‘If you’re not learning data science skills’, says Martha*, ‘you’re essentially dying a slow death’. Strong words, some might say, but with these skills fast becoming integral to standing out academically and professionally, maybe it’s not so far from the truth.
Currently working towards her humanities PhD, Martha has taken a number of SAGE Campus online data science courses in order to be able to integrate computational text analysis as her key research methodology. We spoke to her to find out what motivated her to learn, and how she’s putting her new skills to use.
What motivated you to learn data science skills?
‘It’s the way the field of social science is headed’, says Martha, ‘and I realized I have to learn these skills to keep up’. Martha believes that the analysis of web data will be integral to research across all disciplines in the near future.
‘Research in the future will be based much more on how to solve problems, and funding opportunities will favor researchers who are utilizing computational research methods’. Like many others, Martha recognizes that data science skills afford researchers a closer and more meaningful connection to contemporary society, owing to the vastness and up-to-the-minute nature of the data now available for analysis. And quantitative analysis makes it easier for academics to justify how their research outputs can help solve problems and benefit society.
Positioning herself advantageously within the professional market is also a key motivation for Martha. She saw ‘a wealth of opportunities opening up for social researchers who are proficient in programming and data analysis’ and understands that over the next couple of decades, these skills are likely to become a necessity for thriving in the job market.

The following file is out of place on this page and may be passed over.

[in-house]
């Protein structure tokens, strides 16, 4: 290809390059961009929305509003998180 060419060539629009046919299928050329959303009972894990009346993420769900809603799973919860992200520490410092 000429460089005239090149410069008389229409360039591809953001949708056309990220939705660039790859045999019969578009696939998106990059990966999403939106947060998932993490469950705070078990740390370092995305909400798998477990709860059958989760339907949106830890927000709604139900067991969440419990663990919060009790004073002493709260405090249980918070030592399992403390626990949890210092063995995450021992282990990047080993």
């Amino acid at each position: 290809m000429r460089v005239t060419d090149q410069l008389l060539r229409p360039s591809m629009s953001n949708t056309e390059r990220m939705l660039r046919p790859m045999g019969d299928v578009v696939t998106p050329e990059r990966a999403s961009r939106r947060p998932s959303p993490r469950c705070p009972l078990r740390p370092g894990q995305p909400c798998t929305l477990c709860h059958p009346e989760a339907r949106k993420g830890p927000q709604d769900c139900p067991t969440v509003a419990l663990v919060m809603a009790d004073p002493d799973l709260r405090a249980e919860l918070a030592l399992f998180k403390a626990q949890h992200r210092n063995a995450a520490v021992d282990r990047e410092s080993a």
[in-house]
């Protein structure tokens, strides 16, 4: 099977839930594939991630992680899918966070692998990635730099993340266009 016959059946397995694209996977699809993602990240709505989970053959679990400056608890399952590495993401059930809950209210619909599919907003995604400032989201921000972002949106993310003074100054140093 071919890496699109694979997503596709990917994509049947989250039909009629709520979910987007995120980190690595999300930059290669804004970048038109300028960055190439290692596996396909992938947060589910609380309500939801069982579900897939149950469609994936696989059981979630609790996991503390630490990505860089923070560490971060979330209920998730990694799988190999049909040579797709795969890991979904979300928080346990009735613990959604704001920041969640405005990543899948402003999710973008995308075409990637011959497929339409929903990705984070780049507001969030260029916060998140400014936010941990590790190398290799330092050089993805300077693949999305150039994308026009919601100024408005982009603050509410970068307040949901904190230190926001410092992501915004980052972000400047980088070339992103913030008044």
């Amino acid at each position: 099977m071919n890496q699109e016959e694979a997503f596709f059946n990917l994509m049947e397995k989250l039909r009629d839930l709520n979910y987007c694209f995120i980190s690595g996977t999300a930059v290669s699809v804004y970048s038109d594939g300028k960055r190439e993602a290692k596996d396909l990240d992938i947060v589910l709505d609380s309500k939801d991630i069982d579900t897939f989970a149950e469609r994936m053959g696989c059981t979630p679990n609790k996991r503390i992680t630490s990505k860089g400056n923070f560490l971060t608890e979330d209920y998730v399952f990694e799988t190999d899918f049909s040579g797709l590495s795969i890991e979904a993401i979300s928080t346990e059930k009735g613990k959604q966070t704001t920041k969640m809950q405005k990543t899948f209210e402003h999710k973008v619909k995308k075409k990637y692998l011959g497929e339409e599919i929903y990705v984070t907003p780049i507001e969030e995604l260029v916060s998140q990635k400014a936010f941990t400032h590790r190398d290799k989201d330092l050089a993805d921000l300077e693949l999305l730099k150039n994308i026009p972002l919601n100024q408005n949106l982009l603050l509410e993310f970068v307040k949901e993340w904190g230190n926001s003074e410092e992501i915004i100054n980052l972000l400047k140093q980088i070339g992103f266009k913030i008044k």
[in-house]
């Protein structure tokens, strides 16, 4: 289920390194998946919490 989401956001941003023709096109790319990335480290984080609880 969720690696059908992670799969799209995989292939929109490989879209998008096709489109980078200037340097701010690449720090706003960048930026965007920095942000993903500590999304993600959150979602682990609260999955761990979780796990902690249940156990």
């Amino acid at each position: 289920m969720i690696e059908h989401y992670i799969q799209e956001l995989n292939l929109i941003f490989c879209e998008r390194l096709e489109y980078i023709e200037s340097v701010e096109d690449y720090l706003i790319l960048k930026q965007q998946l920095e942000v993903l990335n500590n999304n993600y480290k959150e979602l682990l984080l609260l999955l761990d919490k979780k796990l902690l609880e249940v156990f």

How was your experience of learning with SAGE Campus?
Martha found SAGE Campus through our introductory videos on computational social science and believes that ‘Campus is creating a general syllabus of computational research methods’. For Martha, ‘it’s great to have that panoramic view. I didn’t even know that some of these topics existed before coming to Campus!’
Martha had previously tried other online learning platforms, but found that the long courses - some up to 15 weeks - didn’t fit around her busy schedule. Martha tells us she prefers Campus as ‘courses are split into small, manageable portions, as they allow for more flexible learning’. Martha believes ‘online learning is perfect for beginners as it affords you more time and freedom to interact with the teaching materials. You can return to them as many times as you want within the course schedule’.
In particular, Martha likes the visual nature of Campus courses, and that the content is simplified and engaging to keep learners motivated. ‘Learning these techy skills can be challenging and it’s important that learners aren’t put off by frustration. The Campus course design is perfect as complex topics are presented in a simplified way that’s perfect for beginners, as it’s not intimidating’, says Martha.
Furthermore, Martha found that other data science courses she tried weren’t detailed enough. And they were either very basic or advanced, but didn’t take learners to the intermediate level, whereas ‘Campus fills that gap’.
How do you think data science will impact social science in the future and how will you put your new skills to use?
Martha believes that ‘the explosion in interest in data science will only get bigger’. Crucially, data analysis skills have applicability in both academia and industry, and across both the public and private sectors. ‘Students and faculty alike will have to educate themselves in data science and computational methods’, says Martha, who envisages a future where faculty members come from increasingly diverse backgrounds, and a growing necessity for researchers and practitioners to work in interdisciplinary ways.
In terms of her own future, Martha is excited to continue building her skills with SAGE Campus, and using these to continue broadening the scope of her research outputs.
*Name has been changed.